- ADCA (Association of Directors of Central Agencies), to promote inter-community collaboration;
- CASJE (Consortium for Applied Studies in Jewish Education), to support small-scale research projects;
- Covenant Foundation, for an initiative in the area of family education;
- Education and Jewish Studies Program at NYU, for an Innovation Lab;
- Hebrew at the Center, to pilot an assessment based approach to strengthening Hebrew language teaching and learning;
- Jewish New Teacher Project, to train additional mentor teachers;
- Nitzan Network, to support alternative Jewish after-school programs;
- Paradigm Project, to establish a coaching academy for early childhood educators;
- RAVSAK, for their Head of School Professional Excellence Project;
- Workmen’s Circle, to plan new culturally-oriented supplementary school programs.
All of the recipients are doing cutting edge work that represents what we see as the future of Jewish education – a future that JESNA proudly worked to create for more than three decades.
JESNA will now pass from the scene. But, it does so with a firm sense of achievement, both during its lifespan and in its final actions. While it operated, it sought to and frequently succeeded in modeling what we consider “best practices” for Jewish organizations: a solid, mutually respectful volunteer- professional partnership; an openness to new ideas and a readiness to innovate (entities like the Covenant Foundation, Bikkurim, RAVSAK, and others were born or nurtured in our offices); strong collegial relationships across our field; and a culture of experimentation, learning, and caring. Even JESNA’s failures – and there certainly were those as well – were most often the product of over-ambition. We do not regret pointing to the need for a comprehensive, collaborative approach to addressing Jewish education’s personnel challenges, for example, even if we were never able to build the coalition and raise the resources to do so as we had hoped.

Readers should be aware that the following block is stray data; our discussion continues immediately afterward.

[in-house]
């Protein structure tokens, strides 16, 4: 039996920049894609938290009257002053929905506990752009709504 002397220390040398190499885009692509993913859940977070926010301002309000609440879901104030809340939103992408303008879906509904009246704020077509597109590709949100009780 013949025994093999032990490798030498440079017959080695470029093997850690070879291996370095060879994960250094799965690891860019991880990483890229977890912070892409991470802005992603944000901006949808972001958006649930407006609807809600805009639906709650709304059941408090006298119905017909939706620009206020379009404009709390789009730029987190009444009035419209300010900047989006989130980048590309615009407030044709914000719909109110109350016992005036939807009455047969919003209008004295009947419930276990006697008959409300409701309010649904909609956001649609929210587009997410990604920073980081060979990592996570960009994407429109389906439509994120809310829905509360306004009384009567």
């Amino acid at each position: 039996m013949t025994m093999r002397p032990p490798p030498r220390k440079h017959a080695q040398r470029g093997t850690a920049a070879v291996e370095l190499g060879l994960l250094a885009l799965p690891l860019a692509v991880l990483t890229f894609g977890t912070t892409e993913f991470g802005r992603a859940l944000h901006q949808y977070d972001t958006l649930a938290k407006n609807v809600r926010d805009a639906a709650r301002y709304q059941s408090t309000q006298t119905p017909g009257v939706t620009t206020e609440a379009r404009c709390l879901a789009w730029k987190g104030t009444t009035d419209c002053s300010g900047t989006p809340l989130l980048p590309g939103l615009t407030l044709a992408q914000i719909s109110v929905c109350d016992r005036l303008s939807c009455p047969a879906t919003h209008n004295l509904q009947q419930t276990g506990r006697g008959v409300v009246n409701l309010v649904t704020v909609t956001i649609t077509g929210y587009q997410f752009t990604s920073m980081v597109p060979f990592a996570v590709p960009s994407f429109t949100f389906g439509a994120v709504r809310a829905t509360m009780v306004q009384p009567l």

As we leave the field to others, we remain enthused about the new paradigms for Jewish education that are emerging, paradigms we helped to define and to champion. And, we hope that the modest amount of funding we are distributing in our final act as an organization will nudge those paradigms just a bit closer to realization. If this is JESNA’s legacy, we’re happy to say, dayeinu.
Cass Gottlieb is the Chair of JESNA’s Board of Directors. Jonathan Woocher served as a professional at JESNA for 27 years.